There are a number of interesting initiatives and happenings coming out of the UN in the past couple days re. Iraq.
Here’s a sampling from the official UN News Centre..
Yesterday, the Iraqi Prime Minister asked for and received the unanimous consent of the UNSC to extend the mandate of the Multinational forces inside Iraq until past June 6, 2005 (the date set by Resolution 1546 which authorized the Multinational presence in Iraq). The statement says,
The Council mandate for the force will expire when the political process leading to a permanent, constitutionally-elected government is completed, or earlier if requested by the Iraqi authorities.
The UNSC resolution also encouraged all members of the UN to attend the EU and US coordinated conference in Brussels in the coming weeks. The conference will,
engage the international community on its priorities, vision and strategies for the transition period in Iraq.
“The Secretary-General hopes that the people of Iraq will seize this historic opportunity to pursue a constitutional process that is inclusive, participatory, transparent and responsive to the key demands of all Iraqi political constituencies,” the statement concluded. “He hopes that every effort will be made to complete the drafting of the constitution within the timetable for Iraq’s political transition.”
There are also refugees in Iraq that need to be relocated. The UNHCR is working with the Iraqi government on that front.
The Iraqi Government has agreed to move 3,100 Iranian Kurd refugees, who have been stuck in harsh and dangerous conditions near Ramadi, to a safer area in the north, the United Nations refugee agency said today.
The UN High Commissioner for Human Rights (UNHCR) was informed that the Iraqi Prime Minister’s Office approved the proposed plan to relocate Al Tash camp’s remaining population – virtually cut off from aid since the start of the war in 2003 – to a much safer location near Suleimaniyah, in northern Iraq.
Separately, the UNHCR announced another “breakthrough” involving refugees living in Iraq at the time of the war, as some 743 refugees, mainly Iranian Kurds who have been living in a “no man’s land” camp between Jordan and Iraq for up to two years, moved on Sunday to Ruweished camp, some 60 kilometres inside Jordan.
“Although conditions in Ruweished are far from perfect, it is nevertheless distinctly preferable to the no man’s land camp, which was extremely difficult to access, potentially at considerable physical risk, and was under no state’s jurisdiction,” said Ms. Pagonis.
On an environmental and human level, the UN has also announced a number of initiatives to help Iraqis rebuild their country after the war.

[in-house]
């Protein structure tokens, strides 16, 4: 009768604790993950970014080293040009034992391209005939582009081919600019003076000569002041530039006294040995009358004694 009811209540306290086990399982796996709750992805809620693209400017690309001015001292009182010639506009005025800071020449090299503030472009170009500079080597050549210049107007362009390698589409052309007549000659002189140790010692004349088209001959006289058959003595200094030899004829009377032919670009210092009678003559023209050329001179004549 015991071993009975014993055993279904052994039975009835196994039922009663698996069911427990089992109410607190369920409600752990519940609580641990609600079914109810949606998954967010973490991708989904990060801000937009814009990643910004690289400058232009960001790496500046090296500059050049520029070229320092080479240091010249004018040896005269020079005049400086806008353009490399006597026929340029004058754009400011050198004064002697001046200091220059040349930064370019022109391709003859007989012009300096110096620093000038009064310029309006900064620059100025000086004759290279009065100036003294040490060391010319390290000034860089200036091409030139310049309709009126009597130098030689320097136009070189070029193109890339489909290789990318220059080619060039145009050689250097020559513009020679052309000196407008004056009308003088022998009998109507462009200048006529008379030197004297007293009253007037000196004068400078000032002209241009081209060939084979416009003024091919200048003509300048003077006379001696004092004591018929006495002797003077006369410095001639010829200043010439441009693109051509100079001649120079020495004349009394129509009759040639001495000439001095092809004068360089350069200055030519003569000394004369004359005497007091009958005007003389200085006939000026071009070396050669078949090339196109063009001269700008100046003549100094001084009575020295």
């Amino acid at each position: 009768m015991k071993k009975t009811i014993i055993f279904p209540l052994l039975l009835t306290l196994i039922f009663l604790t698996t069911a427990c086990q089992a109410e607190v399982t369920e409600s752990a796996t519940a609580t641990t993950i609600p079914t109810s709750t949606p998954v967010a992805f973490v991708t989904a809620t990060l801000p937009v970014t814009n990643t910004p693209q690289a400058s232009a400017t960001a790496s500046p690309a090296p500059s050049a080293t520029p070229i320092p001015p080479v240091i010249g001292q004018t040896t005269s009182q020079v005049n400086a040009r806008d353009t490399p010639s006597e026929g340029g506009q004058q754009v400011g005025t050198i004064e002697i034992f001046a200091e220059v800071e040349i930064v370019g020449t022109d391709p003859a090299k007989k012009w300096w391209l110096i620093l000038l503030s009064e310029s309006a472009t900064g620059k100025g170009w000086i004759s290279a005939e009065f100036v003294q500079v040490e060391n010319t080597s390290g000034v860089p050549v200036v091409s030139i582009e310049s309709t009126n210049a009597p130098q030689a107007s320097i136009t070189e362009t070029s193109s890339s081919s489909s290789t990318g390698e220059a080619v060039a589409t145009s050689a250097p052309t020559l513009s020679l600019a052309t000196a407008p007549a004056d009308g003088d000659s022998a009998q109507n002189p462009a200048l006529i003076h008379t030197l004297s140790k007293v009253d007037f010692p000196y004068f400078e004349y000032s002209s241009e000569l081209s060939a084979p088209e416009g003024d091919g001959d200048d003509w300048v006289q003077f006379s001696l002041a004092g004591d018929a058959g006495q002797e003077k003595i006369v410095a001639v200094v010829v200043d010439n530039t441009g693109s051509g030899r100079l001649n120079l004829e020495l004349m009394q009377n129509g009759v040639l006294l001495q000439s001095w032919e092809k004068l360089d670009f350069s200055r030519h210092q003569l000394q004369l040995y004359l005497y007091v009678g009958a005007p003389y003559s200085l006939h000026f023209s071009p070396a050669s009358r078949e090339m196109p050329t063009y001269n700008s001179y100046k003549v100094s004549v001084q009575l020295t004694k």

The UN will provide training, research and assistance to Iraqis to help detect and determine the effects of materials containing Depleted Uranium.
In the Balkans, levels were generally so low that they did not constitute a health or environmental hazard, while localized DU sites could be detected and precautions taken, UNEP said.
Areas needing further study in Iraq included whether DU on the ground could filter through the soil and contaminate groundwater and whether DU dust could be suspended in the air by wind and human activity, with the risk that it could be breathed in
The UN will also continue to help with the restoration of the Mesopotamian Marshlands, the home of the Marsh Arabs that was drained by Saddams regime.
And finally, the UN will provide assistance to a seemingly odd, but absolutely vital aspect of Iraqi society. Veterinarians.
Iraq still has about 2.5 million cattle, as well as 17 million sheep and goats, FAO said, and herds migrate throughout the country and its neighbours. Any surge in livestock diseases would decrease the production of meat, milk and eggs, the most important sources of protein for the population.
Brucellosis, Congo-Crimean haemorrhagic fever and anthrax are threats to humans and should be controlled by modern veterinary services, it said.
Under the new project, the UN Food and Agricultural Organization (FAO) would train veterinary staff in technical, management and research skills for surveillance and control of disease and the maintenance of public health, provide clinical supplies and equipment, re-establish diagnostic and quality control laboratories and build and equip nine veterinary centres and seven cold storage facilities.
I wonder if anyone told President Bush that he’d have to plan for the plight of Iraqi cows?